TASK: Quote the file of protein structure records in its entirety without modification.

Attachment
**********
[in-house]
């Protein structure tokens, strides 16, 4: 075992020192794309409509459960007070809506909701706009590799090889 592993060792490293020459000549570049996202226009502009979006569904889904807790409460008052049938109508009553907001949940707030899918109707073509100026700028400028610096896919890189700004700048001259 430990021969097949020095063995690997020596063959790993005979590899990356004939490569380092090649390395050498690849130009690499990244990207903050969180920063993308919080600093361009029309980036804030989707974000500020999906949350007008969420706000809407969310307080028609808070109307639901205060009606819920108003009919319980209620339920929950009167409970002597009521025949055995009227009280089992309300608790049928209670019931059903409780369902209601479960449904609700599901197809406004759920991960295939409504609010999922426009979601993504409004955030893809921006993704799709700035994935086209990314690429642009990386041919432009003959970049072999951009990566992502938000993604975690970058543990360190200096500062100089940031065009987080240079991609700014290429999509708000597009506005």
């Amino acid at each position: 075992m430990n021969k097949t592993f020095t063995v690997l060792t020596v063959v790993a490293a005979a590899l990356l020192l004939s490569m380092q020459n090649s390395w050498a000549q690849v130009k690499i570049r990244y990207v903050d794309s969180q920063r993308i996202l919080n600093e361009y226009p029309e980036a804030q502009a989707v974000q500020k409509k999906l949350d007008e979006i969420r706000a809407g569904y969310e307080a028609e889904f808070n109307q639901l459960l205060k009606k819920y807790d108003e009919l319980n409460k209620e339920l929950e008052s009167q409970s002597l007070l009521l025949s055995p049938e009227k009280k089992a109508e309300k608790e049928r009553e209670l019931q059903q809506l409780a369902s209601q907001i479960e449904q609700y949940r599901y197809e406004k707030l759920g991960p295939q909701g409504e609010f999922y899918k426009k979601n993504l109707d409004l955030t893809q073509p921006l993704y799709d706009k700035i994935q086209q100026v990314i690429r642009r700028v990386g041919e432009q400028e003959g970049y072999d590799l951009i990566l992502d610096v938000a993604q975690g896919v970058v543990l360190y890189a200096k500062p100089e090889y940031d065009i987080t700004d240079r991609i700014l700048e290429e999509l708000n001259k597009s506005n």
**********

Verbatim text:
[in-house]
């Protein structure tokens, strides 16, 4: 075992020192794309409509459960007070809506909701706009590799090889 592993060792490293020459000549570049996202226009502009979006569904889904807790409460008052049938109508009553907001949940707030899918109707073509100026700028400028610096896919890189700004700048001259 430990021969097949020095063995690997020596063959790993005979590899990356004939490569380092090649390395050498690849130009690499990244990207903050969180920063993308919080600093361009029309980036804030989707974000500020999906949350007008969420706000809407969310307080028609808070109307639901205060009606819920108003009919319980209620339920929950009167409970002597009521025949055995009227009280089992309300608790049928209670019931059903409780369902209601479960449904609700599901197809406004759920991960295939409504609010999922426009979601993504409004955030893809921006993704799709700035994935086209990314690429642009990386041919432009003959970049072999951009990566992502938000993604975690970058543990360190200096500062100089940031065009987080240079991609700014290429999509708000597009506005």
């Amino acid at each position: 075992m430990n021969k097949t592993f020095t063995v690997l060792t020596v063959v790993a490293a005979a590899l990356l020192l004939s490569m380092q020459n090649s390395w050498a000549q690849v130009k690499i570049r990244y990207v903050d794309s969180q920063r993308i996202l919080n600093e361009y226009p029309e980036a804030q502009a989707v974000q500020k409509k999906l949350d007008e979006i969420r706000a809407g569904y969310e307080a028609e889904f808070n109307q639901l459960l205060k009606k819920y807790d108003e009919l319980n409460k209620e339920l929950e008052s009167q409970s002597l007070l009521l025949s055995p049938e009227k009280k089992a109508e309300k608790e049928r009553e209670l019931q059903q809506l409780a369902s209601q907001i479960e449904q609700y949940r599901y197809e406004k707030l759920g991960p295939q909701g409504e609010f999922y899918k426009k979601n993504l109707d409004l955030t893809q073509p921006l993704y799709d706009k700035i994935q086209q100026v990314i690429r642009r700028v990386g041919e432009q400028e003959g970049y072999d590799l951009i990566l992502d610096v938000a993604q975690g896919v970058v543990l360190y890189a200096k500062p100089e090889y940031d065009i987080t700004d240079r991609i700014l700048e290429e999509l708000n001259k597009s506005n």